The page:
MIAMI - Brightline's official launch of its Miami to Orlando service ran into delays Friday morning after a pedestrian was struck and killed by one of their trains in Delray Beach
The train making the inaugural passenger run left the Miami station around 7:15 a.m. Friday morning.
"We've built something remarkable and I'm excited that soon millions of people throughout the state will get a chance to experience what you will see for the first time here this morning," said Brightline President Patrick Goddard before the train left the station.
"It's an exciting day for Miami-Dade County and for all of Florida. We are already known as a tourism hub across the world and with the expansion of Brightline to Orlando, we are opening even more doors and we are elevating Florida's status as a global destination," said Miami-Dade Mayor Daniella Levine Cava.
Shortly after the train left Miami Central Station, Brightline said a person died after they walked in front of one of their trains at SE 2nd Avenue and SE 4th Street.
Safety has always been a concern for the high speed rail line.
Brightline trains have the highest death rate in the U.S., fatally striking 98 people since Miami-West Palm operations began - about one death for every 32,000 miles its trains travel, according to an ongoing Associated Press analysis of federal data that began in 2019. The next-worst major railroad has a fatality every 130,000 miles.
None of the deaths have been found to be Brightline's fault - most have been suicides, drivers who go around crossing gates or pedestrians running across tracks. The company hasn't had a fatality since June, its longest stretch except during the pandemic shutdown.
Brightline has taken steps its leaders believe enhance safety, including adding closed-circuit cameras near tracks, installing better crossing gates and pedestrian barriers and posting signage that includes the suicide prevention hotline.
"We have invested heavily in the infrastructure so that we have a safe corridor," Reininger said. 'We continue to operate literally every day with safety at top of mind."
Friday's Brightline train to Orlando pulled into the station just after 11 a.m.
, which began running its neon-yellow trains the 70 miles between Miami and West Palm Beach in 2018, is the first private intercity passenger service to begin U.S. operations in a century. It's also building a line connecting Southern California and Las Vegas that it hopes to open in 2027 with trains that will reach 190 mph.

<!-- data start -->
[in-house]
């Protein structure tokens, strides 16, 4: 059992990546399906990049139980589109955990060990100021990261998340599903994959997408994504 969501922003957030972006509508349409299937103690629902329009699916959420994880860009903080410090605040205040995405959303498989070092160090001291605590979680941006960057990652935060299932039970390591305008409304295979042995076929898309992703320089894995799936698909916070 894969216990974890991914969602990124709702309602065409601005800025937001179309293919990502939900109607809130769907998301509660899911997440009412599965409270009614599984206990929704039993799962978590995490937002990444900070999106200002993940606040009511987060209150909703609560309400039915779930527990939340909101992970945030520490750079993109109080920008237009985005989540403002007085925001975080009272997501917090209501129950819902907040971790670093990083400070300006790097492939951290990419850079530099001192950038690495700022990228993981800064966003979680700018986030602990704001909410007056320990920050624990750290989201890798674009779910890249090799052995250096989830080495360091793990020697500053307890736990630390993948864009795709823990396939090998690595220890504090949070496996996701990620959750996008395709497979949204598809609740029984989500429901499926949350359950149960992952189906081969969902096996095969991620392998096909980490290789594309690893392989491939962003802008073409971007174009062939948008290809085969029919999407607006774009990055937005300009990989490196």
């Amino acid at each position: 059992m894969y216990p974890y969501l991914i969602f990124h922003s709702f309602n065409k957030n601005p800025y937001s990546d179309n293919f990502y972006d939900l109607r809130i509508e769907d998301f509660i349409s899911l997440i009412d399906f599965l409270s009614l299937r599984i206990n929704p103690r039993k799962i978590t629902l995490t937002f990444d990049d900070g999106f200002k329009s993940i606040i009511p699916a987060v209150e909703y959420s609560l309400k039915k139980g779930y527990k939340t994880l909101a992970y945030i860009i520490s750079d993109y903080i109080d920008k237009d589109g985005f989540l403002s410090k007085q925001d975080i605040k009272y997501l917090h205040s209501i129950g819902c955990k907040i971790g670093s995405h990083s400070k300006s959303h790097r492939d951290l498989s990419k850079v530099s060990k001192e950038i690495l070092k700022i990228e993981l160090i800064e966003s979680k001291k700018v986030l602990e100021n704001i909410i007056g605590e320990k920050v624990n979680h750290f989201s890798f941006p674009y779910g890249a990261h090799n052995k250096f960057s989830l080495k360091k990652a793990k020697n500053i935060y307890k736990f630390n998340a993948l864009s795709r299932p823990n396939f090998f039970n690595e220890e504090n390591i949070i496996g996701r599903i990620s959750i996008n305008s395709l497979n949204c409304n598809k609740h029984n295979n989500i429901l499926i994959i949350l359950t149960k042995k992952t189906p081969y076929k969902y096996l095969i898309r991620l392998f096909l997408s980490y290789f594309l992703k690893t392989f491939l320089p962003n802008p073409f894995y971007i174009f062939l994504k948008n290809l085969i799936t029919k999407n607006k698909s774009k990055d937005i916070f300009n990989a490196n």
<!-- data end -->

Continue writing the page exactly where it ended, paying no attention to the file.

"This is a pretty important moment, whether you're thinking about it in the context of the state of Florida or what it might mean for these kinds of products as they develop elsewhere in the United States," Brightline CEO Mike Reininger said in a recent interview. "The idea that my car is the only way for me to get where I need to go is being challenged by a new product. A new product that's safer, that's greener, that is a great value proposition (and) it's fun."
The Florida trains, which run on biodiesel, will travel up to 79 mph in urban areas, 110 mph in less-populated regions and 125 mph through central Florida's farmland. Brightline plans possible extensions to Tampa and Jacksonville.
John Renne, director of Florida Atlantic University's Center for Urban and Environmental Solutions, said the Miami-Orlando corridor is a perfect spot for high-speed rail - about 40 million Floridians and visitors make the trip annually, with more than 90% of them driving.
If Brightline succeeds that could lead to more high-speed lines between major cities 200 to 300 miles apart, both by Brightline and competitors, he said.
"It is quite exciting for South Florida to kind of be a test bed for what could be seen as a new paradigm for transportation, particularly high-speed rail transportation, in the United States," Renne said.
Reininger said most of Brightline's Miami-Orlando passengers will come from those who drive the route regularly and others who stay home because they hate the drive. Prime targets are families headed to Orlando's theme parks and travelers to South Florida's nightlife, concerts, sports and cruises.
Tickets for the Orlando journey are $158 round-trip for business class and $298 for first-class, with families and groups able to buy four round-trip tickets for $398. Thirty-two trains will run daily.
The drive between Miami and Orlando takes about four hours each way on Florida's Turnpike with round-trip tolls costing between $40 and $60. Gas costs between $50 and $80, plus wear and tear on the vehicle.
Reininger said his company's challenge is to convince travelers that its trains' amenities make any extra cost worthwhile.
"It's the value of your time," Reininger said. The train "gives you the ability to use your time that you are dedicating to travel in any number of ways that you can't do when you are behind the wheel."
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